Mend Our Mountains campaign extended

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I noticed lately that the British Mountaineering Council’s ‘Mend Our Mountains‘ crowdfunding campaign has been extended.

It’s a nice idea to help fund repairs to our hill paths, many of which are in a bit of a bad way. Various gear and outdoor companies, national parks and even celebrities have given prizes that you can redeem in exchange for donations. People can choose to fund individual projects or to contribute towards a bigger general pot.

I donated towards one of my own local paths, the Lyke Wake Walk, on the North York Moors, and I think it’s interesting that the park rangers have chosen this particular route to improve.

The Lyke Wake Walk path

The Three Peaks Challenge of its 1970s heyday, the Lyke Wake Walk is a once wildly popular 40-mile challenge route that has rather fallen out of fashion in more recent years. But the scars across the landscape remain, and there have been so many different tracks carved out that it’s often impossible to work out which one was the original. It also doesn’t help that it crosses some very boggy terrain which doesn’t cope well with heavy footfall. In short, it’s greatly in need of some love.

It might seem odd to invest in a challenge route that’s on the wane (even though plenty of people still walk it), but there’s a lot more to the Lyke Wake than a 24-hour crusade. It covers some of the best walking on the North York Moors, and in his excellent Cicerone Guide to the area, Paddy Dillon includes it as a four-day walk, reasoning that it’s worth enjoying it for the glorious path it is rather than ‘struggling through the hours of darkness on some godforsaken moorland grind’. He writes:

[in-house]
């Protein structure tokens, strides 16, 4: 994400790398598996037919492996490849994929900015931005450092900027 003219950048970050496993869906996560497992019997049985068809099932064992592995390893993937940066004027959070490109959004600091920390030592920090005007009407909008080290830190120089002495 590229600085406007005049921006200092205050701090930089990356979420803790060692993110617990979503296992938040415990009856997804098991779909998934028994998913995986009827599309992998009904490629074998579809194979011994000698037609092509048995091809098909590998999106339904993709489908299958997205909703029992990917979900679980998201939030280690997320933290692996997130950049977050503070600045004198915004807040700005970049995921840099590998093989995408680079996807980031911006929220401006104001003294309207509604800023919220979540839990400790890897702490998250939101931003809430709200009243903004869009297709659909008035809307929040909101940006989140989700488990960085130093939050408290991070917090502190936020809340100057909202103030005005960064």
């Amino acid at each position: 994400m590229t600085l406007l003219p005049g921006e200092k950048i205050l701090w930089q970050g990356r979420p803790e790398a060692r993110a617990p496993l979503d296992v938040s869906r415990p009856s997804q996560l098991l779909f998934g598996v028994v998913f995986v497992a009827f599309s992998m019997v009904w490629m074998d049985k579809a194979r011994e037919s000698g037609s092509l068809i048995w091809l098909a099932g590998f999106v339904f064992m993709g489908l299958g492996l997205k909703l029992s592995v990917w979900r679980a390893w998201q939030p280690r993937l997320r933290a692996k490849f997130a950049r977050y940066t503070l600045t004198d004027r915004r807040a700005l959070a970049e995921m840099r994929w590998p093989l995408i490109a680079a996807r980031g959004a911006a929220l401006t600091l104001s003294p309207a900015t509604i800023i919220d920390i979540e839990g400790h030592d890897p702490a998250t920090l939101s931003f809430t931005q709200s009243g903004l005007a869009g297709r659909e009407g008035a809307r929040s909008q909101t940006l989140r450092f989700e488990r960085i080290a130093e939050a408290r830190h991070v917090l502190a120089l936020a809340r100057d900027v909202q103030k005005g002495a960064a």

‘Traditionalists may pour scorn on the notion of covering the Lyke Wake Walk in stages, but the aim is to enjoy the route and its wilderness surroundings, rather than suffer for the sake of meeting a deadline, walking through the night and seeing little of the remarkable moorland scenery.’

The original premise of the Lyke Wake was to cross the whole national park without leaving the moors – a notion which is even more valuable on a slow long-distance walk than it is on a high-mileage challenge. There’s no messing around winding through conifer plantations or dodging shirty cattle and loose dogs round the valley farms, just gorgeous, exposed moorland bimbling with stand-out views and some of the big sights of the North York Moors. You get the soaring vistas north into the Tees Valley from the moors above Great Broughton; the jutting dinosaurs’ teeth of the Wainstones; the lonely old railway track across the high moors to the isolated Lion Inn at Blakey; the Wheeldale Roman Road, and the ancient look-outs at Shunner Howe and Simon Howe. You cross heritage railways and nature reserves, tread old moorland causeways, and pass countless antique boundary stones and monuments, including the famous Lilla Cross and mysterious Blue Man i’ the Moss.

I’m firmly in camp Dillon on this one. Just a couple of weeks ago, I was walking the section that crosses Fylingdales Moor from Eller Beck Bridge. If I’d been doing the challenge proper I’d have been about 30 miles in by then, and I daresay my enjoyment of the occasion – splashing across the boggy moor then lounging under Lilla Cross in the sunshine, gazing out towards the coast with a flask of coffee and a custard doughnut – might have been considerably less pronounced. I reckon it’s definitely time we redefined the Lyke Wake as a long-distance walking path, appreciating it for the classic moorland route it is, and giving it the time and the TLC it deserves.

If anyone fancies donating a few quid to keep it nice, you can do so here.

Blue-Man-i-the-MossCarlton moor view

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